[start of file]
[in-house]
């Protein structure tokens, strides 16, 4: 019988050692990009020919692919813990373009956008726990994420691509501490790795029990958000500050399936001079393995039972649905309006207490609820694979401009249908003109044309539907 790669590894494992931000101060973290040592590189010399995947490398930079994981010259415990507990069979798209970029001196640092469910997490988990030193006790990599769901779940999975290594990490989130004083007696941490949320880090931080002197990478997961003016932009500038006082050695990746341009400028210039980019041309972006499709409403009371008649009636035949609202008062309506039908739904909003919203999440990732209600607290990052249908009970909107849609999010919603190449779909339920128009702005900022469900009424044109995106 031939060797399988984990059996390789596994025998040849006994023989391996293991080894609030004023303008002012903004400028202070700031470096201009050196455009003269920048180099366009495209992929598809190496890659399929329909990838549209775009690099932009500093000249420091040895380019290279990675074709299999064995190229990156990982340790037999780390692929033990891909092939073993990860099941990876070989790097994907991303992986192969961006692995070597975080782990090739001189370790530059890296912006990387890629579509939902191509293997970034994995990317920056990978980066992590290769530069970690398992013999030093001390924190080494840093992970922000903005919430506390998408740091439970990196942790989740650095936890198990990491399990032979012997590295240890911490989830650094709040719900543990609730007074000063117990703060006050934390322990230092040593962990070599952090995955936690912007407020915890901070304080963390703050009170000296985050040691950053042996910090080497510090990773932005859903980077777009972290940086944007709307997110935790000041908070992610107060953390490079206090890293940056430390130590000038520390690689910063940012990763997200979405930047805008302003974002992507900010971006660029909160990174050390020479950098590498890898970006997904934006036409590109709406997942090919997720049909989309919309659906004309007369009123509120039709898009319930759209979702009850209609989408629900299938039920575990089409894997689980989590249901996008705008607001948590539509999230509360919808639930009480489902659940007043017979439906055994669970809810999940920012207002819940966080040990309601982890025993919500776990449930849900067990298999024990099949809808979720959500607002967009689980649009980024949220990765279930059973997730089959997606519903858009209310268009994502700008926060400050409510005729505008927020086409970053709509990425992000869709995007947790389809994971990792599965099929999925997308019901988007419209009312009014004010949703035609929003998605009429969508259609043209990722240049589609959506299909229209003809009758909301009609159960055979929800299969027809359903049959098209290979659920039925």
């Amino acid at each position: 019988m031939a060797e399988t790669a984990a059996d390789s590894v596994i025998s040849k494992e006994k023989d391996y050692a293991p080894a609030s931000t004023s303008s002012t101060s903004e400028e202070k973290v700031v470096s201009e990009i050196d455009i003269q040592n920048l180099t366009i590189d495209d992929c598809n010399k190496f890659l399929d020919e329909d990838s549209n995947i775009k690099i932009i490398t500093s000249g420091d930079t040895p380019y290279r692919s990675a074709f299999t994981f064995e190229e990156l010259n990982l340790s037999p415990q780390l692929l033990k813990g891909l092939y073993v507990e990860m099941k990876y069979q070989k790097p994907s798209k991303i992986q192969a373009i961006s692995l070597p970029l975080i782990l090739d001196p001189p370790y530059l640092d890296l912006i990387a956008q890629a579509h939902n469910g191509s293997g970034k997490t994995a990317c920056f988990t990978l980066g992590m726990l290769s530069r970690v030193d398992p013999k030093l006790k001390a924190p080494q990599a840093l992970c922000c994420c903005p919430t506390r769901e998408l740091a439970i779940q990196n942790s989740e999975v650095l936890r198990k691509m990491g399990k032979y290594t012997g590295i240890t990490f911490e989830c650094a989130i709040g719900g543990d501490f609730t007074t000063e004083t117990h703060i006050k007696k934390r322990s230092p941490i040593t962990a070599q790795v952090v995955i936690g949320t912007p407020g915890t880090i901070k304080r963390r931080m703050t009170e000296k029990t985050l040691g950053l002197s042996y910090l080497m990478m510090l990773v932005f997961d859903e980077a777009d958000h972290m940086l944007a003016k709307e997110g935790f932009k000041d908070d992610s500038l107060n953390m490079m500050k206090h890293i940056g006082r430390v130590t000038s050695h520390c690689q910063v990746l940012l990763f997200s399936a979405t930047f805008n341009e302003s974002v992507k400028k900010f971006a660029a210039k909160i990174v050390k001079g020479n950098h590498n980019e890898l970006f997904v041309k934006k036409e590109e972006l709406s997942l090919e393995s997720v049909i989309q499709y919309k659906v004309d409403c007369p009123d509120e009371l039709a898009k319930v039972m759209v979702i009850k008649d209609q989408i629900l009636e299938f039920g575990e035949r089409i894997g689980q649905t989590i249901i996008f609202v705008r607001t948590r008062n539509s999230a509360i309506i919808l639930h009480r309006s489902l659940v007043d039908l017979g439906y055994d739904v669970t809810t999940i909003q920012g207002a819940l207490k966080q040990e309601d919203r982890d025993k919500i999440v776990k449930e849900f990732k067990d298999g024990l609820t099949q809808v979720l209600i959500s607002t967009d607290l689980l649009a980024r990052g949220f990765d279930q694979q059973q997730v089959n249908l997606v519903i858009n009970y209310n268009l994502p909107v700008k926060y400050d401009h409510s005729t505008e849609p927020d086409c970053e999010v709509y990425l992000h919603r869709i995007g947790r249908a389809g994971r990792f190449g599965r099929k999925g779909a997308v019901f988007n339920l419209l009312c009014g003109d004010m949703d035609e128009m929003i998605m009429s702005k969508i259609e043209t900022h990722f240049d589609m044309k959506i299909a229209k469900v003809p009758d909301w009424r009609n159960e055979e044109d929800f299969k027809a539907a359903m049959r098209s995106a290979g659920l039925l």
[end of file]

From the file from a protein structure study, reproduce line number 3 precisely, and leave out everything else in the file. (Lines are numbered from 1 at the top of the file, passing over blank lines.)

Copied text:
């Amino acid at each position: 019988m031939a060797e399988t790669a984990a059996d390789s590894v596994i025998s040849k494992e006994k023989d391996y050692a293991p080894a609030s931000t004023s303008s002012t101060s903004e400028e202070k973290v700031v470096s201009e990009i050196d455009i003269q040592n920048l180099t366009i590189d495209d992929c598809n010399k190496f890659l399929d020919e329909d990838s549209n995947i775009k690099i932009i490398t500093s000249g420091d930079t040895p380019y290279r692919s990675a074709f299999t994981f064995e190229e990156l010259n990982l340790s037999p415990q780390l692929l033990k813990g891909l092939y073993v507990e990860m099941k990876y069979q070989k790097p994907s798209k991303i992986q192969a373009i961006s692995l070597p970029l975080i782990l090739d001196p001189p370790y530059l640092d890296l912006i990387a956008q890629a579509h939902n469910g191509s293997g970034k997490t994995a990317c920056f988990t990978l980066g992590m726990l290769s530069r970690v030193d398992p013999k030093l006790k001390a924190p080494q990599a840093l992970c922000c994420c903005p919430t506390r769901e998408l740091a439970i779940q990196n942790s989740e999975v650095l936890r198990k691509m990491g399990k032979y290594t012997g590295i240890t990490f911490e989830c650094a989130i709040g719900g543990d501490f609730t007074t000063e004083t117990h703060i006050k007696k934390r322990s230092p941490i040593t962990a070599q790795v952090v995955i936690g949320t912007p407020g915890t880090i901070k304080r963390r931080m703050t009170e000296k029990t985050l040691g950053l002197s042996y910090l080497m990478m510090l990773v932005f997961d859903e980077a777009d958000h972290m940086l944007a003016k709307e997110g935790f932009k000041d908070d992610s500038l107060n953390m490079m500050k206090h890293i940056g006082r430390v130590t000038s050695h520390c690689q910063v990746l940012l990763f997200s399936a979405t930047f805008n341009e302003s974002v992507k400028k900010f971006a660029a210039k909160i990174v050390k001079g020479n950098h590498n980019e890898l970006f997904v041309k934006k036409e590109e972006l709406s997942l090919e393995s997720v049909i989309q499709y919309k659906v004309d409403c007369p009123d509120e009371l039709a898009k319930v039972m759209v979702i009850k008649d209609q989408i629900l009636e299938f039920g575990e035949r089409i894997g689980q649905t989590i249901i996008f609202v705008r607001t948590r008062n539509s999230a509360i309506i919808l639930h009480r309006s489902l659940v007043d039908l017979g439906y055994d739904v669970t809810t999940i909003q920012g207002a819940l207490k966080q040990e309601d919203r982890d025993k919500i999440v776990k449930e849900f990732k067990d298999g024990l609820t099949q809808v979720l209600i959500s607002t967009d607290l689980l649009a980024r990052g949220f990765d279930q694979q059973q997730v089959n249908l997606v519903i858009n009970y209310n268009l994502p909107v700008k926060y400050d401009h409510s005729t505008e849609p927020d086409c970053e999010v709509y990425l992000h919603r869709i995007g947790r249908a389809g994971r990792f190449g599965r099929k999925g779909a997308v019901f988007n339920l419209l009312c009014g003109d004010m949703d035609e128009m929003i998605m009429s702005k969508i259609e043209t900022h990722f240049d589609m044309k959506i299909a229209k469900v003809p009758d909301w009424r009609n159960e055979e044109d929800f299969k027809a539907a359903m049959r098209s995106a290979g659920l039925l």